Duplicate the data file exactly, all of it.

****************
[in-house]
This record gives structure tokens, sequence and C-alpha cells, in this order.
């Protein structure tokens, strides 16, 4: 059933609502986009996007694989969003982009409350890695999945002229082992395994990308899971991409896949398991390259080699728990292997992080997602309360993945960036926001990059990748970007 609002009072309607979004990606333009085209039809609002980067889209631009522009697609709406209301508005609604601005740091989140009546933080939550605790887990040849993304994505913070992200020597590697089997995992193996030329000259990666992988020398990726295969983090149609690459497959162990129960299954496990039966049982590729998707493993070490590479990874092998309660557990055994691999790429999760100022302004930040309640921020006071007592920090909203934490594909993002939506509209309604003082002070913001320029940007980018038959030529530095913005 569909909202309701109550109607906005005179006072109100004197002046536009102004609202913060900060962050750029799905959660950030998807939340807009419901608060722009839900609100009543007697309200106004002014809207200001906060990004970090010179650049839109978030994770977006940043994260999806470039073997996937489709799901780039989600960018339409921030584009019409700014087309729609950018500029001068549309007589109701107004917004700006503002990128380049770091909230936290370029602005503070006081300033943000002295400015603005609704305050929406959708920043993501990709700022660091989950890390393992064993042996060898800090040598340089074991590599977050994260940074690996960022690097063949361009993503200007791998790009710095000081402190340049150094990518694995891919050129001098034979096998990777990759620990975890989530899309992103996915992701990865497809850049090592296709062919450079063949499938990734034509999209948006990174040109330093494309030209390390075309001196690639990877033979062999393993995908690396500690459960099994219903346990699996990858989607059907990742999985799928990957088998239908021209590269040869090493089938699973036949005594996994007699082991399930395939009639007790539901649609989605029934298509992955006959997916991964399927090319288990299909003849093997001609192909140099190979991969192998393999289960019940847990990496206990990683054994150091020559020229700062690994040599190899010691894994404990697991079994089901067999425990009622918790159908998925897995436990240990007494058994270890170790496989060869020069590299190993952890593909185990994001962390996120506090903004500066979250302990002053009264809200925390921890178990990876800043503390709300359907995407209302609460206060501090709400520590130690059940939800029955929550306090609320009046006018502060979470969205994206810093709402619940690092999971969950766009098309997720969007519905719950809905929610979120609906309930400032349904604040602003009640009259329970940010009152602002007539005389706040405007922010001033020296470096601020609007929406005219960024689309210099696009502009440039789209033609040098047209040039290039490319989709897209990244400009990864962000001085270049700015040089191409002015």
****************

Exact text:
[in-house]
This record gives structure tokens, sequence and C-alpha cells, in this order.
């Protein structure tokens, strides 16, 4: 059933609502986009996007694989969003982009409350890695999945002229082992395994990308899971991409896949398991390259080699728990292997992080997602309360993945960036926001990059990748970007 609002009072309607979004990606333009085209039809609002980067889209631009522009697609709406209301508005609604601005740091989140009546933080939550605790887990040849993304994505913070992200020597590697089997995992193996030329000259990666992988020398990726295969983090149609690459497959162990129960299954496990039966049982590729998707493993070490590479990874092998309660557990055994691999790429999760100022302004930040309640921020006071007592920090909203934490594909993002939506509209309604003082002070913001320029940007980018038959030529530095913005 569909909202309701109550109607906005005179006072109100004197002046536009102004609202913060900060962050750029799905959660950030998807939340807009419901608060722009839900609100009543007697309200106004002014809207200001906060990004970090010179650049839109978030994770977006940043994260999806470039073997996937489709799901780039989600960018339409921030584009019409700014087309729609950018500029001068549309007589109701107004917004700006503002990128380049770091909230936290370029602005503070006081300033943000002295400015603005609704305050929406959708920043993501990709700022660091989950890390393992064993042996060898800090040598340089074991590599977050994260940074690996960022690097063949361009993503200007791998790009710095000081402190340049150094990518694995891919050129001098034979096998990777990759620990975890989530899309992103996915992701990865497809850049090592296709062919450079063949499938990734034509999209948006990174040109330093494309030209390390075309001196690639990877033979062999393993995908690396500690459960099994219903346990699996990858989607059907990742999985799928990957088998239908021209590269040869090493089938699973036949005594996994007699082991399930395939009639007790539901649609989605029934298509992955006959997916991964399927090319288990299909003849093997001609192909140099190979991969192998393999289960019940847990990496206990990683054994150091020559020229700062690994040599190899010691894994404990697991079994089901067999425990009622918790159908998925897995436990240990007494058994270890170790496989060869020069590299190993952890593909185990994001962390996120506090903004500066979250302990002053009264809200925390921890178990990876800043503390709300359907995407209302609460206060501090709400520590130690059940939800029955929550306090609320009046006018502060979470969205994206810093709402619940690092999971969950766009098309997720969007519905719950809905929610979120609906309930400032349904604040602003009640009259329970940010009152602002007539005389706040405007922010001033020296470096601020609007929406005219960024689309210099696009502009440039789209033609040098047209040039290039490319989709897209990244400009990864962000001085270049700015040089191409002015």